Cleveland, OH,
13:53 PM

PM&R Ranked #2 in U.S. for National Institutes of Health Funding

The Department of Physical Medicine and Rehabilitation (PM&R) ranks No. 2 in the nation in National Institutes of Health (NIH) funding among PM&R departments in U.S. medical schools, up one spot from last year. The Blue Ridge Institute for Medical Research rankings are based on data released by the NIH.

The Department of PM&R at The MetroHealth System and Case Western Reserve University is housed in the MetroHealth Rehabilitation Institute, whose mission is to restore function, societal participation, and quality of life for persons with significant neurological and musculoskeletal impairments and functional limitations. The MetroHealth Rehabilitation Institute presently has over $50 million (total value of active grants through the life of the grant) in extramural research funding with two thirds awarded by the NIH. The Institute is committed to a transdisciplinary approach that delivers outstanding rehabilitation care, trains the next generation of rehabilitation clinicians and scientists, and discovers new knowledge that translates to clinical practice.

"The level of funding our researchers and clinicians receive through the NIH and other organizations is a testament to the groundbreaking work of our PM&R staff," said Akram Boutros, MD, President and CEO. "We are grateful for the financial support provided by the NIH that ultimately enables us to provide the most medically advanced care for our patients and the broader health care community."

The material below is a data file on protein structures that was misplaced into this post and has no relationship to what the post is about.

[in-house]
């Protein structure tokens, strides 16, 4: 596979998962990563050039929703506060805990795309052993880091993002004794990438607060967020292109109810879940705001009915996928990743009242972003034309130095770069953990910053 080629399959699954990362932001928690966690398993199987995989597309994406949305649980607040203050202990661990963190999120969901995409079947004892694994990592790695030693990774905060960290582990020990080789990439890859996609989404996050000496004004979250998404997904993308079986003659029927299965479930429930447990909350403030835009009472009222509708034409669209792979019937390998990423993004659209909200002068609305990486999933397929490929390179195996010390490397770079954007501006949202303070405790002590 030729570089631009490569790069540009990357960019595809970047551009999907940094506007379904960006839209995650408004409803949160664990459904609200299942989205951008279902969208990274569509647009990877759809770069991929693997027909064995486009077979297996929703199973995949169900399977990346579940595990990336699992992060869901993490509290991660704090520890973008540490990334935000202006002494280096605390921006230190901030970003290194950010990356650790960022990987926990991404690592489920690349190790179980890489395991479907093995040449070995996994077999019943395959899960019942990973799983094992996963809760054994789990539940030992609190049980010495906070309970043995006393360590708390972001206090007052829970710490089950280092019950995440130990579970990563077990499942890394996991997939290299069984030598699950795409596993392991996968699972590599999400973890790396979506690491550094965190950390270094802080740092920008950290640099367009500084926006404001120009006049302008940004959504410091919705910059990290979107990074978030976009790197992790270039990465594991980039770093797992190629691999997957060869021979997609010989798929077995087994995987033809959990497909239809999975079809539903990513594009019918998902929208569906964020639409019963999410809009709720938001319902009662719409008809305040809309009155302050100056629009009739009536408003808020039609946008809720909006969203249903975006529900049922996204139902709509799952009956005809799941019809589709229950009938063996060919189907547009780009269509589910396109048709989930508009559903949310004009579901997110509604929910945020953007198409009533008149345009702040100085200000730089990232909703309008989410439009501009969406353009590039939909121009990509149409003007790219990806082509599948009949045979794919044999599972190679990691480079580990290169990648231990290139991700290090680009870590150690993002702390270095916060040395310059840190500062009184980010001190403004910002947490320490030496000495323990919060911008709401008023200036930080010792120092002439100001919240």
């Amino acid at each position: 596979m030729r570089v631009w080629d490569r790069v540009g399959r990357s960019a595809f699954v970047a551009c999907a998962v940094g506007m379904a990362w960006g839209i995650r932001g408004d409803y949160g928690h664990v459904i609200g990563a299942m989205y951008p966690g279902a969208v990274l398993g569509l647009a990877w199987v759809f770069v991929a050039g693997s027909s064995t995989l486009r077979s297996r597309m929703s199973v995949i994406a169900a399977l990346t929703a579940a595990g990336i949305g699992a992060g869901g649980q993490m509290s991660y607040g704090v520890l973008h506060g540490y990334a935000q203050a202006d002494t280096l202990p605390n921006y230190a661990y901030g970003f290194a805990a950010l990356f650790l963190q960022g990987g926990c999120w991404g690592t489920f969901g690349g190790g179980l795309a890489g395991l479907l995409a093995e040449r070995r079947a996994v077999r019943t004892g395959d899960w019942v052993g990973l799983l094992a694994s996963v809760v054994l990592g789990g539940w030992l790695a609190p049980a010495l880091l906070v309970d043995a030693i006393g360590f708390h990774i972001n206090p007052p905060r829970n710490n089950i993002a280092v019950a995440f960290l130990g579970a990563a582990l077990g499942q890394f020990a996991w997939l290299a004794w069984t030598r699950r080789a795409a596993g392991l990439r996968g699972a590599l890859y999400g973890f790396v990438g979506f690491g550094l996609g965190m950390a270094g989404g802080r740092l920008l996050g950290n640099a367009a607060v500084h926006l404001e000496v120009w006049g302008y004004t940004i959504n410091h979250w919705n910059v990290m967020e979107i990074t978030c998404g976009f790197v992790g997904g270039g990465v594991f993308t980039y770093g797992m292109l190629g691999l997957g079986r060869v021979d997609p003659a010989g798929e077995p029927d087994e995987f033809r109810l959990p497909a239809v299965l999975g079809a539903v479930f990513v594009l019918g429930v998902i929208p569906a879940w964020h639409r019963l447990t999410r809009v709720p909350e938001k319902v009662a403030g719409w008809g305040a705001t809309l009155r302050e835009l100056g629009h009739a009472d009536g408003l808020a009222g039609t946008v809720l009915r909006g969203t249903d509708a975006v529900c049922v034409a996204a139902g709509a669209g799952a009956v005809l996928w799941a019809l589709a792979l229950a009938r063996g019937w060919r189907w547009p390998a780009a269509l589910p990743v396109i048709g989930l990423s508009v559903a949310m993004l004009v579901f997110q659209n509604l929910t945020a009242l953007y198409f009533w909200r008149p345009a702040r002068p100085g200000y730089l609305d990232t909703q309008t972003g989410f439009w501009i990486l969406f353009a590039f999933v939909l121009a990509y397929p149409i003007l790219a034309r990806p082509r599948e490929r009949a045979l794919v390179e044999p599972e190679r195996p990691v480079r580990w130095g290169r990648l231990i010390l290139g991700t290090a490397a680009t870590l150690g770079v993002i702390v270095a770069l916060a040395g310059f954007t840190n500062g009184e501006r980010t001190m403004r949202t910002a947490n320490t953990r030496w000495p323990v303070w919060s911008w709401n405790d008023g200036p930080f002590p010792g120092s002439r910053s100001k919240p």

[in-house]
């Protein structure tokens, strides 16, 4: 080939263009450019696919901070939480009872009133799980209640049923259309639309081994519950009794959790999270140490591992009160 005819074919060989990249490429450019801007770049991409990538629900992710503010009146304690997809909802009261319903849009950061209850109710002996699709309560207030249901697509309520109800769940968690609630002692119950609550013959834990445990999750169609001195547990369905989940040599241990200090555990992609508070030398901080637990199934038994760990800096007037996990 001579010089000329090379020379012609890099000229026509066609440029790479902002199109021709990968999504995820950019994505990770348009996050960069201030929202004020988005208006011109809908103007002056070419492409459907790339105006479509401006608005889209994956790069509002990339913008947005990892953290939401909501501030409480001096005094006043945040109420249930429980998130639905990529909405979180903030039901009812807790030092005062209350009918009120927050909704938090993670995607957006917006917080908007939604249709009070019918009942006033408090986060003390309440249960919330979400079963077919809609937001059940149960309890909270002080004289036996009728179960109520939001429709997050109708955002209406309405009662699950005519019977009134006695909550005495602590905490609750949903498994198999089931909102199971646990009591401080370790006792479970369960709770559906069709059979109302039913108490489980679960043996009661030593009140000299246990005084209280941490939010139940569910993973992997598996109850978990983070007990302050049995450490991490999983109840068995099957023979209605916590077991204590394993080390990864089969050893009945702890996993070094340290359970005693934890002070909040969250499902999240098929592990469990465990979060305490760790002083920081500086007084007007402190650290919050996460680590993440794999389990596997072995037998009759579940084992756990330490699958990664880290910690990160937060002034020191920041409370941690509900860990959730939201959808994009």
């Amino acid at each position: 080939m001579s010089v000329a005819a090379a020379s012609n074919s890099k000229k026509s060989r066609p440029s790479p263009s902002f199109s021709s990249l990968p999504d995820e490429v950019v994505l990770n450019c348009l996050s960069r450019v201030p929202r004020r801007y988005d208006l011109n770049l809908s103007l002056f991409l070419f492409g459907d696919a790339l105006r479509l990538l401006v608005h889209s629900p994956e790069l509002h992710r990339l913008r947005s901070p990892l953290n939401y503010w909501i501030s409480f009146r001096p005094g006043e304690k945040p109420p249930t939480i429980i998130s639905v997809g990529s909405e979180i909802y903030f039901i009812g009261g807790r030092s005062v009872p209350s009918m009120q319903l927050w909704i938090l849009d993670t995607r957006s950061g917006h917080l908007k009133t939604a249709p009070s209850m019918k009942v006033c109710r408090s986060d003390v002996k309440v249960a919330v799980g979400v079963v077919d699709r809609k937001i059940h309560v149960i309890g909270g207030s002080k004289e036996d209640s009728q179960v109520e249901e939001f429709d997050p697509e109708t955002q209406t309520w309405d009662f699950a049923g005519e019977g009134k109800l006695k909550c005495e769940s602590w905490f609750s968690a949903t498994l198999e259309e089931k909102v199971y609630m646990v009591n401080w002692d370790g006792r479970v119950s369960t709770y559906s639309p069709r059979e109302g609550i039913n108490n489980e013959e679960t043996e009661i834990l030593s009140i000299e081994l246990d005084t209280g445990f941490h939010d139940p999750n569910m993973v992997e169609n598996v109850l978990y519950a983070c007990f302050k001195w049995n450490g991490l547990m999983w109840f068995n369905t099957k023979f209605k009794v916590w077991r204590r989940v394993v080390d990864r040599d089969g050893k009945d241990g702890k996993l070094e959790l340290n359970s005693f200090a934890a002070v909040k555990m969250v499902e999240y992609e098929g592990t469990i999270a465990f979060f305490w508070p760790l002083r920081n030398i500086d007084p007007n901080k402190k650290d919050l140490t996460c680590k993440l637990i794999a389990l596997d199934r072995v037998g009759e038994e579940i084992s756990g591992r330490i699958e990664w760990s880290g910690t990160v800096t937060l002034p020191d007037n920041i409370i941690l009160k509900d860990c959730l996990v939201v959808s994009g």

Led by two members of the National Academies, John Chae, MD, of the National Academy of Medicine and P. Hunter Peckham, PhD, of the National Academy of Engineering, the MetroHealth Rehabilitation Institute is world renowned for the development and clinical implementation of sophisticated electrical stimulation systems that reanimate paralyzed muscles; restore limb, trunk, respiratory, bowel and bladder function; and facilitate neurological recovery following stroke, brain injury and spinal cord injury (SCI). More recent initiatives include interventions for the treatment of chronic pain and cardiac and pulmonary dysfunction in non-neurologically impaired populations.

Research programs within the Institute are led by teams of biomedical, electrical and mechanical engineers, neuroscientists, neurosurgeons, nurses, occupational therapists, orthopedic surgeons, physiatrists, physical therapists and social scientists. The MetroHealth System recently invested $9 million to create new, state-of-the-art clinical, research and education space for the Institute at its Old Brooklyn Health Center campus. The new facilities opened in spring of 2021.

Independent Investigators in the Institute, defined as a Principal Investigator (PI) or Co-PI of a NIH R01 or equivalent award, include:

  • Kimberly Anderson, PhD, Professor of PM&R: Perspectives of people living with SCI and electrical stimulation for motor recovery in SCI (DoD) and SCI Model Systems (NIDILRR)
  • Niloy Bhadra, MD, PhD, Associate Professor of PM&R: Electrical nerve block (NIH)
  • Dennis Bourbeau, PhD, Assistant Professor of PM&R: Electrical stimulation for bladder function in SCI (NIH, VA)